"It is not, then, the aspect of the outward man, but the soul that is to be decorated with the ornament of goodness; we may say also the flesh with the adornment of temperance. But those women who beautify the outside, are unawares all waste in the inner depths, as is the case with the ornaments of the Egyptians; among whom temples with their porticos and vestibules are carefully constructed... and there is no want of artistic painting... But if you enter the penetralia of the enclosure, and, in haste to behold something better, seek the image that is the inhabitant of the temple... he will give you a hearty laugh at the object of worship. For the deity that is sought, to whom you have rushed, will not be found within, but a cat, or a crocodile, or a serpent of the country, or some such beast unworthy of the temple, but quite worthy of a den, a hole, or the dirt." (Clement of Alexandria, The Instructor, Book 3, Chapter 2)True intimacy is never formed nor sustained based on outward beauty. Intimacy grows and flourishes based on the nature, character, and quality of the inward person. As we grow to know who people are on the inside, then we grow in our intimate relationships with them. Those we find wanting, we end our inward pursuit and our quest for intimacy, but those we find inwardly beautiful, we continue to develop and seek for greater intimacy with them.
Clement compares the women of his day with the Egyptian temples around them. The temples were beautiful and exquisitely constructed. Yet if you ventured in to find what such an ornate temple housed, assuming that it would be of greater value than the temple, you would be surprised, disappointed, and a bit amused. For all that was inside was some poor animal that was more fit to run around outside then to be hidden in an ornate temple.
"But if one withdraw the veil of the temple, I mean the head-dress, the dye, the clothes, the gold, the paint, the cosmetics,—that is, the web consisting of them, the veil, with the view of finding within the true beauty, he will be disgusted, I know well. For he will not find the image of God dwelling within, as is meet; but instead of it a fornicator and adulteress has occupied the shrine of the soul. And the true beast will thus be detected—an ape smeared with white paint." (Clement of Alexandria, The Instructor, Book 3, Chapter 2)The women of Clement's day were very much like those Egyptian temples. If you dared to pierce the plastered on "beauty" to view the person within, you would not find what you expect, but rather someone hiding from the light, trying to look beautiful without actually having to become beautiful. Beautifying the outside will never make the inside beautiful. However, when someone is beautiful on the inside, that beauty can never be hidden. True beauty is when we have the Word of God living inside of us and when we allow that living Word to conform us to God's image.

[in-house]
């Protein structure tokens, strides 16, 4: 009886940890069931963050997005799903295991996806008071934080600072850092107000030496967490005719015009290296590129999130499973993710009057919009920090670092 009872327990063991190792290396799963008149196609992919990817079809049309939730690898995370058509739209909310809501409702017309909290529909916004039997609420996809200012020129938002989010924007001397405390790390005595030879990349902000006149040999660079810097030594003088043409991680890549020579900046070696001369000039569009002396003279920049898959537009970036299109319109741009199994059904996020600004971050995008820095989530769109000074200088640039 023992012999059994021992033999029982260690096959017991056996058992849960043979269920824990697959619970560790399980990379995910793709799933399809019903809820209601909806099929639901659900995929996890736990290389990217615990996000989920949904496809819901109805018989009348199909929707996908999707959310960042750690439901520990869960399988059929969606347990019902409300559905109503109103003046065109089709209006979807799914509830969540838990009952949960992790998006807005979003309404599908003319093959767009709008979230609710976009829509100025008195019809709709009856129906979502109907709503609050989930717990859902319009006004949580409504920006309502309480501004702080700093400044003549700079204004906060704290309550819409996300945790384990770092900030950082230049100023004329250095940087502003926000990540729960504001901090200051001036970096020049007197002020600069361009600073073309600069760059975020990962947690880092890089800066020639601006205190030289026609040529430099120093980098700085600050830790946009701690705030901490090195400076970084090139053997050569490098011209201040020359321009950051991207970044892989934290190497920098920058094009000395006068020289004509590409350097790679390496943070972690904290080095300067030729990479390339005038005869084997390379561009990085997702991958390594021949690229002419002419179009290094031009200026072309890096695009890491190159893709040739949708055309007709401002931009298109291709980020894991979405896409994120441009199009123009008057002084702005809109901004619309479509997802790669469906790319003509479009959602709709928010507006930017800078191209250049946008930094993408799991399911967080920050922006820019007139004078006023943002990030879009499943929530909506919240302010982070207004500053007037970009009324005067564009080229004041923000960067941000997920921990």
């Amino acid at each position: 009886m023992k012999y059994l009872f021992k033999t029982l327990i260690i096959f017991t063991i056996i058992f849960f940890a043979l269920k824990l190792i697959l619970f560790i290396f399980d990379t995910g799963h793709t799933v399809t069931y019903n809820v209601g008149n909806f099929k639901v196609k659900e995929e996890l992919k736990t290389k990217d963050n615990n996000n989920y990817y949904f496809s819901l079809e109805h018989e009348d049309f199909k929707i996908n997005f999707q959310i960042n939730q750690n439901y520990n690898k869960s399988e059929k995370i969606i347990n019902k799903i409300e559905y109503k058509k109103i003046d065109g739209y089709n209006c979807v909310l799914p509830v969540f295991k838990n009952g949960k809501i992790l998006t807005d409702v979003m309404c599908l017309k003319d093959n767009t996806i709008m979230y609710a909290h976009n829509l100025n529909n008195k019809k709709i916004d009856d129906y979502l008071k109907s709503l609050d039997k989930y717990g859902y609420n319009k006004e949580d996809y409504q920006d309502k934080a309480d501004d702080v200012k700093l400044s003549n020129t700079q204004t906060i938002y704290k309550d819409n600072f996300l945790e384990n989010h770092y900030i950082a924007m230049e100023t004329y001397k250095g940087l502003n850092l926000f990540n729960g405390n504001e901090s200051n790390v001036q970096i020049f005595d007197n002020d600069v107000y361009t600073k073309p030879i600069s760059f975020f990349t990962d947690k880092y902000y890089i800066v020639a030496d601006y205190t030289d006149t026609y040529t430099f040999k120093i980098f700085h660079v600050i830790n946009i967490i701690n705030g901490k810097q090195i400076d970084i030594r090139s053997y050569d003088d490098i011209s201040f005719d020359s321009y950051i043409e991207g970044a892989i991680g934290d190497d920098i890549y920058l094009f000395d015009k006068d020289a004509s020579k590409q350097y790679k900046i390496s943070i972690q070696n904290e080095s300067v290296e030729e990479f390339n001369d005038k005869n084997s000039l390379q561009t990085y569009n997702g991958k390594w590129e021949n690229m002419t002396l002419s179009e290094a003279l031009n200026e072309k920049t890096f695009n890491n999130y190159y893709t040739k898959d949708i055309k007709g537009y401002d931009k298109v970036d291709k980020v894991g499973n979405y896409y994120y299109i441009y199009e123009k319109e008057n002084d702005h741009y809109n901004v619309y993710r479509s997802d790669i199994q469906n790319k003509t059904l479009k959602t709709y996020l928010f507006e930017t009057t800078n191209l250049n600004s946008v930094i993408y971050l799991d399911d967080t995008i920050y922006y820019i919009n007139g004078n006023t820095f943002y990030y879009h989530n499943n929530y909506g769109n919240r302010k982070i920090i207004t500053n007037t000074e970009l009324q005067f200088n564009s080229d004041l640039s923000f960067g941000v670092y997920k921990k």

"And that deceitful serpent, devouring the understanding part of man through vanity, has the soul as its hole, filling all with deadly poisons; and injecting his own venom of deception, this pander of a dragon has changed women into harlots. For love of display is not for a lady, but a courtesan. Such women care little for keeping at home with their husbands; but loosing their husbands’ purse-strings, they spend its supplies on their lusts, that they may have many witnesses of their seemingly fair appearance; and, devoting the whole day to their toilet, they spend their time with their bought slaves." (Clement of Alexandria, The Instructor, Book 3, Chapter 2)What a comical and painful picture Clement paints. When we begin to value show over substance, we begin to drink poison that will, over time, destroy us from the inside out. When we care more about people desiring our outward appearance than affirming the truth of our inward person, then we have become little different from the harlots; wanting to be desired more than wanting to be loved. We want the illicit desires of others to prove to ourselves that we are beautiful and desirous; all the time ignoring the one who loves us unconditionally and who can turn our ugly heart into something beautiful. The love of show is a deceitful path from which many never return.
"Unawares the poor wretches destroy their own beauty, by the introduction of what is spurious. At the dawn of day, mangling, racking, and plastering themselves over with certain compositions, they chill the skin, furrow the flesh with poisons, and with curiously prepared washes, thus blighting their own beauty. Wherefore they are seen to be yellow from the use of cosmetics, and susceptible to disease, their flesh, which has been shaded with poisons, being now in a melting state. So they dishonour the Creator of men, as if the beauty given by Him were nothing worth." (Clement of Alexandria, The Instructor, Book 3, Chapter 2)Here in lies the real issue. God has created us, yet many believe that He has created them ugly. We feel the want of beauty so we go to great lengths to supply what we feel we lack from God. We disdain how God has created us and instead try to conceal it with cosmetics, jewelry, and fine clothing. However, for all our efforts, we only succeed in marring our own true beauty. Clement said that to know ourselves is to know God. If we truly understood that we were created by God and that we are precious and lovely to Him, then maybe our outward appearance would not matter so much to us. God created us just as He pleased and He gave us our own unique beauty. Let this beauty suffice for us.